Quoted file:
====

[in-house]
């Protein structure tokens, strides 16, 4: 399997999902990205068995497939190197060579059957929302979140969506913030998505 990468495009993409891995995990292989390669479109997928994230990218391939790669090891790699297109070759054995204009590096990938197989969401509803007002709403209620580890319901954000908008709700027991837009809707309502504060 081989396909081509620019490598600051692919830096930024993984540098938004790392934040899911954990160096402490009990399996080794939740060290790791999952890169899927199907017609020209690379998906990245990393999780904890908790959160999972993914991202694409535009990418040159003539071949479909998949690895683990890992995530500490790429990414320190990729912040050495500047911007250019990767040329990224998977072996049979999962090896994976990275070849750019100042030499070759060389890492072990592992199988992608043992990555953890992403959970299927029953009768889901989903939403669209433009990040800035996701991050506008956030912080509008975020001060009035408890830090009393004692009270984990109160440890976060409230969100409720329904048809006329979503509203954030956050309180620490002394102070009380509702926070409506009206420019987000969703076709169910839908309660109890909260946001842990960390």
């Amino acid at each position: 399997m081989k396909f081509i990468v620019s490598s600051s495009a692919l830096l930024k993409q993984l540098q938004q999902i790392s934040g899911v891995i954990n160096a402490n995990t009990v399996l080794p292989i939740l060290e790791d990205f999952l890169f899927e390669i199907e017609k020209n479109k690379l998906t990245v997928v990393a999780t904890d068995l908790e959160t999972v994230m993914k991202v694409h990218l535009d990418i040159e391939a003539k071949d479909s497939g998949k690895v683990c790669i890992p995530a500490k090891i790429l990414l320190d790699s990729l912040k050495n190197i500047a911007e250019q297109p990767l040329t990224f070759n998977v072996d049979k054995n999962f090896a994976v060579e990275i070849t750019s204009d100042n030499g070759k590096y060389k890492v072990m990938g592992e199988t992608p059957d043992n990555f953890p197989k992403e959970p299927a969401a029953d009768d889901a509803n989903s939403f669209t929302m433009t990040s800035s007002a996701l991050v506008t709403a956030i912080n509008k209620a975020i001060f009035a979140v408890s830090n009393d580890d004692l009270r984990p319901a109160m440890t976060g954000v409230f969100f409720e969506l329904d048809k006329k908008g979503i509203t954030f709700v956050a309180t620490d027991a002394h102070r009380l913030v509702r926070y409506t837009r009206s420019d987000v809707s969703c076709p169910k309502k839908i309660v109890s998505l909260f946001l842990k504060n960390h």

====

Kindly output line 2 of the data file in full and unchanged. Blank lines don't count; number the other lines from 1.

């Protein structure tokens, strides 16, 4: 399997999902990205068995497939190197060579059957929302979140969506913030998505 990468495009993409891995995990292989390669479109997928994230990218391939790669090891790699297109070759054995204009590096990938197989969401509803007002709403209620580890319901954000908008709700027991837009809707309502504060 081989396909081509620019490598600051692919830096930024993984540098938004790392934040899911954990160096402490009990399996080794939740060290790791999952890169899927199907017609020209690379998906990245990393999780904890908790959160999972993914991202694409535009990418040159003539071949479909998949690895683990890992995530500490790429990414320190990729912040050495500047911007250019990767040329990224998977072996049979999962090896994976990275070849750019100042030499070759060389890492072990592992199988992608043992990555953890992403959970299927029953009768889901989903939403669209433009990040800035996701991050506008956030912080509008975020001060009035408890830090009393004692009270984990109160440890976060409230969100409720329904048809006329979503509203954030956050309180620490002394102070009380509702926070409506009206420019987000969703076709169910839908309660109890909260946001842990960390």